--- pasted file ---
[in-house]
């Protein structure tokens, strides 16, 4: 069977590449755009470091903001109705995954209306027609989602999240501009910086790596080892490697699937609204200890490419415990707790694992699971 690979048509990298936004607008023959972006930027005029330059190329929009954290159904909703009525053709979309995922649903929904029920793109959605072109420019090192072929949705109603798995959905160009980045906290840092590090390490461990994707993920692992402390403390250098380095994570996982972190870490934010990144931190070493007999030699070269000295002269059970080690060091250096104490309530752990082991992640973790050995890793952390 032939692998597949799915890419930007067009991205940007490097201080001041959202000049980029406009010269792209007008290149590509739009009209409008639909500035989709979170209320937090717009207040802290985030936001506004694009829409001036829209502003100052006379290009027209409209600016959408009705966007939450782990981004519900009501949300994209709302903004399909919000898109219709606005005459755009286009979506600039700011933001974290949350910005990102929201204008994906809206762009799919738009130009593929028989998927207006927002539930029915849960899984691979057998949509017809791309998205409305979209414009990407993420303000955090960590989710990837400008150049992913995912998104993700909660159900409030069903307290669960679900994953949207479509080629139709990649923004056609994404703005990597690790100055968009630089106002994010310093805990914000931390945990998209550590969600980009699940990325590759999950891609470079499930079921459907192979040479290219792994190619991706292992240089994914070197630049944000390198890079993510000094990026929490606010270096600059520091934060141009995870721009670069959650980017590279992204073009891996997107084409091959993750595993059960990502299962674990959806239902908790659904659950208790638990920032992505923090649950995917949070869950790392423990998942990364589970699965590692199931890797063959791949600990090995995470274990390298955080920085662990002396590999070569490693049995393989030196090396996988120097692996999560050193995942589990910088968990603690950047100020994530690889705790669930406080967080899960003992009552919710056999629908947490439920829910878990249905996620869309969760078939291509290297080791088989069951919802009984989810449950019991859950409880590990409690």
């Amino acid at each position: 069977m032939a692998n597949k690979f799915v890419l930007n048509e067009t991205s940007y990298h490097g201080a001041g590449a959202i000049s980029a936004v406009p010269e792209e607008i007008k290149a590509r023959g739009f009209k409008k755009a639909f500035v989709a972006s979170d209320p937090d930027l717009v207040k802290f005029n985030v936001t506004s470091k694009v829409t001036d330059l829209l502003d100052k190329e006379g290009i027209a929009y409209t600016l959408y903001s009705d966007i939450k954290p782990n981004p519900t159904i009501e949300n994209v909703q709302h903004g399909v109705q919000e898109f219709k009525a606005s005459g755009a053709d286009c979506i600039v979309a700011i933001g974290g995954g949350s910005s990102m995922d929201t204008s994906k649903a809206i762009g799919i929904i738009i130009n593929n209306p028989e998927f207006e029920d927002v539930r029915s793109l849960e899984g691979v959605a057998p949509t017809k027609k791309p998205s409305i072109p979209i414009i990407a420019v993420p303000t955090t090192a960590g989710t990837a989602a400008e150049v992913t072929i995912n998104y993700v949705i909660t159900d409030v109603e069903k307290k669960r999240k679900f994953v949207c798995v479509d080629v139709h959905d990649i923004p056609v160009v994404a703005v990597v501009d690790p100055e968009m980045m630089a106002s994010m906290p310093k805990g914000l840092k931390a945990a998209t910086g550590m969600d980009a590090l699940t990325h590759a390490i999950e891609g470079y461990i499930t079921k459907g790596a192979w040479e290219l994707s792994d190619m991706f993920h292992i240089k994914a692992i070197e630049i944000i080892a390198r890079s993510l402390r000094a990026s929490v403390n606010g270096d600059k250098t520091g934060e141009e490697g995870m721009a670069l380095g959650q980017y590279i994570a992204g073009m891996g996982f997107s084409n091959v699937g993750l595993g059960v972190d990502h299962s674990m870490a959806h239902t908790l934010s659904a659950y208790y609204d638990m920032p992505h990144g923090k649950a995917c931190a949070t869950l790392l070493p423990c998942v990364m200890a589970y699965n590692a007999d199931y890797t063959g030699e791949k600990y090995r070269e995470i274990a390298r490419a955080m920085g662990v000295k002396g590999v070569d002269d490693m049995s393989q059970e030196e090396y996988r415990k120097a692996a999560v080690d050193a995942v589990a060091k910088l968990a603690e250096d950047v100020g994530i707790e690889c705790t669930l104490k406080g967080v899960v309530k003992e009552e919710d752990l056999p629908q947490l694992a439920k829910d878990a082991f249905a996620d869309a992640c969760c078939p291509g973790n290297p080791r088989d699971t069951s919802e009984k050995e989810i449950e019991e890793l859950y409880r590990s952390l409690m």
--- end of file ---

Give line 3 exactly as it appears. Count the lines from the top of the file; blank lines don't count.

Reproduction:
């Amino acid at each position: 069977m032939a692998n597949k690979f799915v890419l930007n048509e067009t991205s940007y990298h490097g201080a001041g590449a959202i000049s980029a936004v406009p010269e792209e607008i007008k290149a590509r023959g739009f009209k409008k755009a639909f500035v989709a972006s979170d209320p937090d930027l717009v207040k802290f005029n985030v936001t506004s470091k694009v829409t001036d330059l829209l502003d100052k190329e006379g290009i027209a929009y409209t600016l959408y903001s009705d966007i939450k954290p782990n981004p519900t159904i009501e949300n994209v909703q709302h903004g399909v109705q919000e898109f219709k009525a606005s005459g755009a053709d286009c979506i600039v979309a700011i933001g974290g995954g949350s910005s990102m995922d929201t204008s994906k649903a809206i762009g799919i929904i738009i130009n593929n209306p028989e998927f207006e029920d927002v539930r029915s793109l849960e899984g691979v959605a057998p949509t017809k027609k791309p998205s409305i072109p979209i414009i990407a420019v993420p303000t955090t090192a960590g989710t990837a989602a400008e150049v992913t072929i995912n998104y993700v949705i909660t159900d409030v109603e069903k307290k669960r999240k679900f994953v949207c798995v479509d080629v139709h959905d990649i923004p056609v160009v994404a703005v990597v501009d690790p100055e968009m980045m630089a106002s994010m906290p310093k805990g914000l840092k931390a945990a998209t910086g550590m969600d980009a590090l699940t990325h590759a390490i999950e891609g470079y461990i499930t079921k459907g790596a192979w040479e290219l994707s792994d190619m991706f993920h292992i240089k994914a692992i070197e630049i944000i080892a390198r890079s993510l402390r000094a990026s929490v403390n606010g270096d600059k250098t520091g934060e141009e490697g995870m721009a670069l380095g959650q980017y590279i994570a992204g073009m891996g996982f997107s084409n091959v699937g993750l595993g059960v972190d990502h299962s674990m870490a959806h239902t908790l934010s659904a659950y208790y609204d638990m920032p992505h990144g923090k649950a995917c931190a949070t869950l790392l070493p423990c998942v990364m200890a589970y699965n590692a007999d199931y890797t063959g030699e791949k600990y090995r070269e995470i274990a390298r490419a955080m920085g662990v000295k002396g590999v070569d002269d490693m049995s393989q059970e030196e090396y996988r415990k120097a692996a999560v080690d050193a995942v589990a060091k910088l968990a603690e250096d950047v100020g994530i707790e690889c705790t669930l104490k406080g967080v899960v309530k003992e009552e919710d752990l056999p629908q947490l694992a439920k829910d878990a082991f249905a996620d869309a992640c969760c078939p291509g973790n290297p080791r088989d699971t069951s919802e009984k050995e989810i449950e019991e890793l859950y409880r590990s952390l409690m």